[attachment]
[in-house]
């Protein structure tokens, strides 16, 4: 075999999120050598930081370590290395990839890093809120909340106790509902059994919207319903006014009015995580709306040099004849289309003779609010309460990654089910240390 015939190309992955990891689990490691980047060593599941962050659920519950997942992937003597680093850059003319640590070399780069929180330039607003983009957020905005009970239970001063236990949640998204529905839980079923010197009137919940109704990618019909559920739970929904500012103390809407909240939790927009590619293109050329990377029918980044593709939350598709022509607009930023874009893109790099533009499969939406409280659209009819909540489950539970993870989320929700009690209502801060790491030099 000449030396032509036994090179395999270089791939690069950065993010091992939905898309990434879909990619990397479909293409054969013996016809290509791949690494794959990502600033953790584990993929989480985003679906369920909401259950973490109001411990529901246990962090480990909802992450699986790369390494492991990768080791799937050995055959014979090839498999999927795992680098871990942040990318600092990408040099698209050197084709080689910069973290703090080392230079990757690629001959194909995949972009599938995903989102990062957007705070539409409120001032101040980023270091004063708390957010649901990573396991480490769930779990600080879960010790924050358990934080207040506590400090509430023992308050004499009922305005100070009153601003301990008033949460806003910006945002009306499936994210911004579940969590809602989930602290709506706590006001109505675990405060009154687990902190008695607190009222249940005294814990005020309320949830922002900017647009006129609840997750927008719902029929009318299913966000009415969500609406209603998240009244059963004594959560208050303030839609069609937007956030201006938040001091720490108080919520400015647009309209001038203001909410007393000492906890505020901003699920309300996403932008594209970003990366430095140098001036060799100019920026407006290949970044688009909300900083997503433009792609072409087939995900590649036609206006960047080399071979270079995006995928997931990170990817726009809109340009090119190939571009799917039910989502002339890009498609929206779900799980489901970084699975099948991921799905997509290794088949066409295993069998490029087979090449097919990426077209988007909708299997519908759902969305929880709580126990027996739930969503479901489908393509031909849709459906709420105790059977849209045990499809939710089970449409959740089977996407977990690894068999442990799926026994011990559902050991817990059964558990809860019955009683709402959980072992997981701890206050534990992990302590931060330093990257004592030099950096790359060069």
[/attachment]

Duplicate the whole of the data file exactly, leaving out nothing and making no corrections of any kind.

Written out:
[in-house]
């Protein structure tokens, strides 16, 4: 075999999120050598930081370590290395990839890093809120909340106790509902059994919207319903006014009015995580709306040099004849289309003779609010309460990654089910240390 015939190309992955990891689990490691980047060593599941962050659920519950997942992937003597680093850059003319640590070399780069929180330039607003983009957020905005009970239970001063236990949640998204529905839980079923010197009137919940109704990618019909559920739970929904500012103390809407909240939790927009590619293109050329990377029918980044593709939350598709022509607009930023874009893109790099533009499969939406409280659209009819909540489950539970993870989320929700009690209502801060790491030099 000449030396032509036994090179395999270089791939690069950065993010091992939905898309990434879909990619990397479909293409054969013996016809290509791949690494794959990502600033953790584990993929989480985003679906369920909401259950973490109001411990529901246990962090480990909802992450699986790369390494492991990768080791799937050995055959014979090839498999999927795992680098871990942040990318600092990408040099698209050197084709080689910069973290703090080392230079990757690629001959194909995949972009599938995903989102990062957007705070539409409120001032101040980023270091004063708390957010649901990573396991480490769930779990600080879960010790924050358990934080207040506590400090509430023992308050004499009922305005100070009153601003301990008033949460806003910006945002009306499936994210911004579940969590809602989930602290709506706590006001109505675990405060009154687990902190008695607190009222249940005294814990005020309320949830922002900017647009006129609840997750927008719902029929009318299913966000009415969500609406209603998240009244059963004594959560208050303030839609069609937007956030201006938040001091720490108080919520400015647009309209001038203001909410007393000492906890505020901003699920309300996403932008594209970003990366430095140098001036060799100019920026407006290949970044688009909300900083997503433009792609072409087939995900590649036609206006960047080399071979270079995006995928997931990170990817726009809109340009090119190939571009799917039910989502002339890009498609929206779900799980489901970084699975099948991921799905997509290794088949066409295993069998490029087979090449097919990426077209988007909708299997519908759902969305929880709580126990027996739930969503479901489908393509031909849709459906709420105790059977849209045990499809939710089970449409959740089977996407977990690894068999442990799926026994011990559902050991817990059964558990809860019955009683709402959980072992997981701890206050534990992990302590931060330093990257004592030099950096790359060069």